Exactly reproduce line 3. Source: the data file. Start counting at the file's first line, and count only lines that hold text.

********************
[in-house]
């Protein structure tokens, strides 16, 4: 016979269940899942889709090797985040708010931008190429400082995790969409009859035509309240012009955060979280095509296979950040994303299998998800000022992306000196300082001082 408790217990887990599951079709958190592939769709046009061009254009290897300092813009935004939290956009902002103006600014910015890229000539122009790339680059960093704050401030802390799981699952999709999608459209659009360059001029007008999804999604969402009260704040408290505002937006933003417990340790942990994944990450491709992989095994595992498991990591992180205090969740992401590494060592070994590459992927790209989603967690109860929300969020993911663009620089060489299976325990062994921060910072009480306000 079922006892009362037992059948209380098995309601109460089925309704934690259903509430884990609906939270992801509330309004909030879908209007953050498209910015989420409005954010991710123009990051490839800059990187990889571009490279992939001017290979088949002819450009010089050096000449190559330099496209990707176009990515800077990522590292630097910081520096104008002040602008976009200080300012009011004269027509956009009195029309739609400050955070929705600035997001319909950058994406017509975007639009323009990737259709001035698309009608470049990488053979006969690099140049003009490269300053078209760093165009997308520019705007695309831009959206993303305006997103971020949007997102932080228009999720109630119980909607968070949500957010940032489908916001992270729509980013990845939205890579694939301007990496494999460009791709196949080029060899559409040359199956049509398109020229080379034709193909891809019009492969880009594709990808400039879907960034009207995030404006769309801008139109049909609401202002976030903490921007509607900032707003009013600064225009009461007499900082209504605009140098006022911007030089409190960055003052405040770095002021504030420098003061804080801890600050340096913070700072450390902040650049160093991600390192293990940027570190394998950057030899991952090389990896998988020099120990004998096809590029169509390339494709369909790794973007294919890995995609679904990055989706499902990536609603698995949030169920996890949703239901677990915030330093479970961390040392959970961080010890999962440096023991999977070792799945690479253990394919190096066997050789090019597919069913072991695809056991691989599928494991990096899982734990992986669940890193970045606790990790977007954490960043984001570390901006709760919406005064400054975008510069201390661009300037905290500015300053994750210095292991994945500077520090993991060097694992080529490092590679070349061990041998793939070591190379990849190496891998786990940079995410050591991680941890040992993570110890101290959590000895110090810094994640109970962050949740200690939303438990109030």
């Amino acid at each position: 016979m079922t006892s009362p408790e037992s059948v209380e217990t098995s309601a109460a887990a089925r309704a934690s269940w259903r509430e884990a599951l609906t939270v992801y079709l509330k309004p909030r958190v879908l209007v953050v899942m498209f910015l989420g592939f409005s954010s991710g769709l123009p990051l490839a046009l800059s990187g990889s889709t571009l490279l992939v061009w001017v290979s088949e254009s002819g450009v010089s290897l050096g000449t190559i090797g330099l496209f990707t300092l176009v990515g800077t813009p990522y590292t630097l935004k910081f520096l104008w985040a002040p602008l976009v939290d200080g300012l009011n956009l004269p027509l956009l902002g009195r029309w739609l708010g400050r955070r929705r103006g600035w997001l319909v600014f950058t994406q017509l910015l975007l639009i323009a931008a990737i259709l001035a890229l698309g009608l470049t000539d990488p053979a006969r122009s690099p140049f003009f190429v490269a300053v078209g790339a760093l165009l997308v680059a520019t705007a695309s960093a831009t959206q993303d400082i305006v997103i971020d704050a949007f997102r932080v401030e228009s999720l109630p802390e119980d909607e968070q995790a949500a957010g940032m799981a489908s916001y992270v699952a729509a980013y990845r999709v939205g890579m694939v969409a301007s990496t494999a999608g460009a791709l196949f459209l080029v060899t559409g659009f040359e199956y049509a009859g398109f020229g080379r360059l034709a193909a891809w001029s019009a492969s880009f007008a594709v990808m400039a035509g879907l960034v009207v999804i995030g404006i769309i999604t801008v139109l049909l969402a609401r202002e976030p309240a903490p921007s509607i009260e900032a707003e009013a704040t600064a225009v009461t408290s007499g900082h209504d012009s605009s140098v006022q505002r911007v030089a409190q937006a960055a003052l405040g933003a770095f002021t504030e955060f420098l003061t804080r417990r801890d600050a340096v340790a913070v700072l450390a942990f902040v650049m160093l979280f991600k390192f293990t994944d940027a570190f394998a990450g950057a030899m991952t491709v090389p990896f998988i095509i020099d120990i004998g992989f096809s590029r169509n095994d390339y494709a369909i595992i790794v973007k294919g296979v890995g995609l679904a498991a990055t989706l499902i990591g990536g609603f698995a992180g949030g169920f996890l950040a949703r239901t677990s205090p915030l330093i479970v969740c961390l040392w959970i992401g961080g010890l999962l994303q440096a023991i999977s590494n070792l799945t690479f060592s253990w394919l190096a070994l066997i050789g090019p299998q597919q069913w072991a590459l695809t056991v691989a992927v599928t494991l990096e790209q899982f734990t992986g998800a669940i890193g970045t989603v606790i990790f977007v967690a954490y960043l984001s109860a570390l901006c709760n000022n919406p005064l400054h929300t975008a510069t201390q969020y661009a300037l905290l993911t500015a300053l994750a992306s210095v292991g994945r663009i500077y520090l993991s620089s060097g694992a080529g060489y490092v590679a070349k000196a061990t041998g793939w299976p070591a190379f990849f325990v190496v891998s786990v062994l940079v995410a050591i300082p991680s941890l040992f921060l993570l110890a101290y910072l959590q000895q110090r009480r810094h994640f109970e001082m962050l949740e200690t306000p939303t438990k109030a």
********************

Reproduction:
């Amino acid at each position: 016979m079922t006892s009362p408790e037992s059948v209380e217990t098995s309601a109460a887990a089925r309704a934690s269940w259903r509430e884990a599951l609906t939270v992801y079709l509330k309004p909030r958190v879908l209007v953050v899942m498209f910015l989420g592939f409005s954010s991710g769709l123009p990051l490839a046009l800059s990187g990889s889709t571009l490279l992939v061009w001017v290979s088949e254009s002819g450009v010089s290897l050096g000449t190559i090797g330099l496209f990707t300092l176009v990515g800077t813009p990522y590292t630097l935004k910081f520096l104008w985040a002040p602008l976009v939290d200080g300012l009011n956009l004269p027509l956009l902002g009195r029309w739609l708010g400050r955070r929705r103006g600035w997001l319909v600014f950058t994406q017509l910015l975007l639009i323009a931008a990737i259709l001035a890229l698309g009608l470049t000539d990488p053979a006969r122009s690099p140049f003009f190429v490269a300053v078209g790339a760093l165009l997308v680059a520019t705007a695309s960093a831009t959206q993303d400082i305006v997103i971020d704050a949007f997102r932080v401030e228009s999720l109630p802390e119980d909607e968070q995790a949500a957010g940032m799981a489908s916001y992270v699952a729509a980013y990845r999709v939205g890579m694939v969409a301007s990496t494999a999608g460009a791709l196949f459209l080029v060899t559409g659009f040359e199956y049509a009859g398109f020229g080379r360059l034709a193909a891809w001029s019009a492969s880009f007008a594709v990808m400039a035509g879907l960034v009207v999804i995030g404006i769309i999604t801008v139109l049909l969402a609401r202002e976030p309240a903490p921007s509607i009260e900032a707003e009013a704040t600064a225009v009461t408290s007499g900082h209504d012009s605009s140098v006022q505002r911007v030089a409190q937006a960055a003052l405040g933003a770095f002021t504030e955060f420098l003061t804080r417990r801890d600050a340096v340790a913070v700072l450390a942990f902040v650049m160093l979280f991600k390192f293990t994944d940027a570190f394998a990450g950057a030899m991952t491709v090389p990896f998988i095509i020099d120990i004998g992989f096809s590029r169509n095994d390339y494709a369909i595992i790794v973007k294919g296979v890995g995609l679904a498991a990055t989706l499902i990591g990536g609603f698995a992180g949030g169920f996890l950040a949703r239901t677990s205090p915030l330093i479970v969740c961390l040392w959970i992401g961080g010890l999962l994303q440096a023991i999977s590494n070792l799945t690479f060592s253990w394919l190096a070994l066997i050789g090019p299998q597919q069913w072991a590459l695809t056991v691989a992927v599928t494991l990096e790209q899982f734990t992986g998800a669940i890193g970045t989603v606790i990790f977007v967690a954490y960043l984001s109860a570390l901006c709760n000022n919406p005064l400054h929300t975008a510069t201390q969020y661009a300037l905290l993911t500015a300053l994750a992306s210095v292991g994945r663009i500077y520090l993991s620089s060097g694992a080529g060489y490092v590679a070349k000196a061990t041998g793939w299976p070591a190379f990849f325990v190496v891998s786990v062994l940079v995410a050591i300082p991680s941890l040992f921060l993570l110890a101290y910072l959590q000895q110090r009480r810094h994640f109970e001082m962050l949740e200690t306000p939303t438990k109030a």